Programmes

Tax Avoidance

  • Summer schools
  • Department of Law
  • Application code SS-LL210
  • Starting 2020
  • Short course: Closed
  • Location: Houghton Street, London

UPDATE: Due to the global COVID-19 pandemic we will no longer be offering this course in summer 2020. Please check our latest news on this situation here.

This course provides a comprehensive overview of the phenomenon of tax avoidance and of the attempts by states to combat it: both unilaterally and multilaterally.

Taxpayers have always sought to minimise their tax burden. However recent decades have witnessed a sharp rise in popular and governmental concern with tax shelters and other tax avoidance. Traditional strategies of tax avoidance have included postponement of taxes and tax arbitrage, in addition to attempting to exploit ‘loopholes’ through a formalist interpretation of legislation. In recent years the proliferation of complex financial instruments has increased the opportunities for such avoidance. Additionally, globalisation and the development of the digital economy have facilitated tax avoidance strategies of base erosion and profit shifting (BEPS). This rise in opportunities for tax avoidance has been accompanied by an increased public concern that individuals and companies pay their ‘fair share’ of taxation: which states have responded to both through unilateral and multilateral actions (including the OECD’s project on BEPS and the EU’s Anti Tax Avoidance Package).

The course will adopt a multi-disciplinary approach. So in addition to a legal and public policy analysis, the course will also draw on accessible social-science literature: developing students’ abilities to be sophisticated consumers of social science research. Whilst using examples predominantly from the UK and USA the issues addressed by the course are general across many jurisdictions and so will be applicable to those with interests beyond the UK and USA. 


Session: Two
Dates: 13 July – 31 July 2020
Lecturer: Dr Michael Blackwell


 

Programme details

Key facts

Level: 200 level. Read more information on levels in our FAQs

Fees:  Please see Fees and payments

Lectures: 36 hours 

Classes: 18 hours

Assessment*: One examination and one essay

Typical credit**: 3-4 credits (US) 7.5 ECTS points (EU)


*Assessment is optional

**You will need to check with your home institution

For more information on exams and credit, read Teaching and assessment

Prerequisites

Introduction to legal methods or equivalent. No specific prior knowledge of tax law is required.

This course is designed to be of both high academic rigour: but would also be of direct practical value to those working (or aspiring to work) in public policy or the private sector. Thus addition to appealing to students with a public policy interest, it appeals to students preparing for a career in taxation (either in private practice or working for the state) as well as to practitioners wishing to broaden their horizon.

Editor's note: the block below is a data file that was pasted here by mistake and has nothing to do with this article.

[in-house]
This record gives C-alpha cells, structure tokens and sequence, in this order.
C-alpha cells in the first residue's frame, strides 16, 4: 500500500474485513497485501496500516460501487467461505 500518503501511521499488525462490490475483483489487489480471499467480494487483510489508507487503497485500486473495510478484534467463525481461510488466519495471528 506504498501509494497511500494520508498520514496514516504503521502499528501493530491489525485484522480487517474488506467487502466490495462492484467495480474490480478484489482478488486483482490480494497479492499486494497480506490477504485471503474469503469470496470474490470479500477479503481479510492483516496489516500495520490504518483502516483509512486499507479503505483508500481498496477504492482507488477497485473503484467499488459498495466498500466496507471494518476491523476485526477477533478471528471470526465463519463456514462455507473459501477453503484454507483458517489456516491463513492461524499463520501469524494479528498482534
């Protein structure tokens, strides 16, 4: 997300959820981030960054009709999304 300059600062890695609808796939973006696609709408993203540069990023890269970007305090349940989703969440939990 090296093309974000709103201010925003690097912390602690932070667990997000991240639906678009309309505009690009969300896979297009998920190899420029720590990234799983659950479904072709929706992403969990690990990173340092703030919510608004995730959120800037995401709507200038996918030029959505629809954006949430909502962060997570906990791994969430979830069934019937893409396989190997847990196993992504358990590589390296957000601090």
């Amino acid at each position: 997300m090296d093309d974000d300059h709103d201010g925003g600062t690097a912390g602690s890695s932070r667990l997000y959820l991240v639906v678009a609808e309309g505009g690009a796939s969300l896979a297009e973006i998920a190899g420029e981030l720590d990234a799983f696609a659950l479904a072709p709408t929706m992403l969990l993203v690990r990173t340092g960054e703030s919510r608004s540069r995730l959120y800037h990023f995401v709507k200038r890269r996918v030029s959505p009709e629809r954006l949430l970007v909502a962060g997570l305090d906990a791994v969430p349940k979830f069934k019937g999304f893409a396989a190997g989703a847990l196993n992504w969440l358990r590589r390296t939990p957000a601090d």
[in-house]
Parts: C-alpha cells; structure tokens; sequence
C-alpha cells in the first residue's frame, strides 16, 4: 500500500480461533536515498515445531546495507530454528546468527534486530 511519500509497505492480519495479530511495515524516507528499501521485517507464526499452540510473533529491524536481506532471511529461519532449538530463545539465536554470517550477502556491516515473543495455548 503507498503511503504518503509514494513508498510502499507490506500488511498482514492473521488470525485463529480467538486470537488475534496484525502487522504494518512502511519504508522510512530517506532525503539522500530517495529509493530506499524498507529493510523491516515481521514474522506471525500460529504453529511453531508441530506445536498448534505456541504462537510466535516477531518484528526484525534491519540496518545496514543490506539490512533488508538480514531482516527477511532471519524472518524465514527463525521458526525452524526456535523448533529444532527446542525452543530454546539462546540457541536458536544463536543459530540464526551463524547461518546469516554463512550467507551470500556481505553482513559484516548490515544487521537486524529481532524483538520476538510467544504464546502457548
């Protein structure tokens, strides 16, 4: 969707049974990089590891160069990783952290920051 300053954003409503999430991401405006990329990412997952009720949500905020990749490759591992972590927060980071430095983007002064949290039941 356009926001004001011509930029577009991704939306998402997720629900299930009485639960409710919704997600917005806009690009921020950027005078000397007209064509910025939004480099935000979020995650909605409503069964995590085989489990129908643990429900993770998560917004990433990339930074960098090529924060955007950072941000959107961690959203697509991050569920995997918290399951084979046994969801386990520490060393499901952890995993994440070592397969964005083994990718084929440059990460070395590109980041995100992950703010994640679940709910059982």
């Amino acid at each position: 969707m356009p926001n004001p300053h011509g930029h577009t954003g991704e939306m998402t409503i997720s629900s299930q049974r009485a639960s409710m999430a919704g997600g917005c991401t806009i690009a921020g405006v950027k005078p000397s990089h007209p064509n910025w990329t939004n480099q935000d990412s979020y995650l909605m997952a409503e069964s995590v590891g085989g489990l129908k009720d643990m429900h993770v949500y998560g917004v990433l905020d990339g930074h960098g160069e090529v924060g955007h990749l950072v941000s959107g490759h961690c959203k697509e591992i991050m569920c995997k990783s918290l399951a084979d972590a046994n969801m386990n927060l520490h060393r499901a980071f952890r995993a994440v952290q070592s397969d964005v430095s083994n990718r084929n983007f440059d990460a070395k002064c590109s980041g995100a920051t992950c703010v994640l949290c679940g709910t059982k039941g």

Programme structure

  • Defining avoidance
  • Strategies of tax avoidance
  • Statutory interpretation and judicial approaches to tax avoidance especially with reference to the UK and USA
  • General Anti-Abuse and Anti-Avoidance Rules and Specific and Targeted Anti-Avoidance Rules
  • Reporting rules and other policies to deter avoidance
  • The OECD response to BEPS
  • BEPS and the EU
  • Corporate social responsibility, professional ethics and public attitudes with regard tax avoidance

Course outcomes

  • Critically evaluate ongoing developments in the law relating to tax avoidance;
  • Display an understanding of areas of doctrinal and political debate surrounding tax avoidance
  • Critically evaluate empirical research relating to tax avoidance.

Teaching

LSE’s Law Department is one of the world’s best. In the UK, it was ranked first for research outputs in the most recent Research Excellence Framework (REF) and in the top 5 law departments overall by The Complete University Guide in 2018. In the 2017 QS World University rankings, the Department was ranked seventh (out of 200 departments worldwide).

Many important subjects were first taught and examined systematically from an academic perspective in LSE’s Department of Law. We pioneered the study of banking law, taxation law, civil litigation, company law, labour law, family law, aspects of welfare law, and studies of the legal system and the legal profession, and continue to be the leading thinkers in our field.

On this three-week intensive programme, you will engage with and learn from full-time lecturers from the LSE’s law faculty.

Reading materials

Dhammika Dharmapala, `What Do We Know about Base Erosion and Profit Shifting? A Review of the Empirical Literature' (2014) 35(4) Fiscal Studies 421

Judith Freedman, `Interpreting Tax Statutes: Tax Avoidance and the Intention of Parliament' (2007) 53 Law Quarterly Review 123

OECD, Addressing the Tax Challenges of the Digital Economy (Base Erosion and Profit Shifting Project Action 1, 2015)

Joseph E Stiglitz, `The general theory of tax avoidance' (1986) 38(3) National Tax Journal 325.

*A more detailed reading list will be supplied prior to the start of the programme

**Course content, faculty and dates may be subject to change without prior notice

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How to Apply

Related Programmes

Tax, Justice and Society

Code(s) SS-LL110

European Union Law

Code(s) SS-LL100

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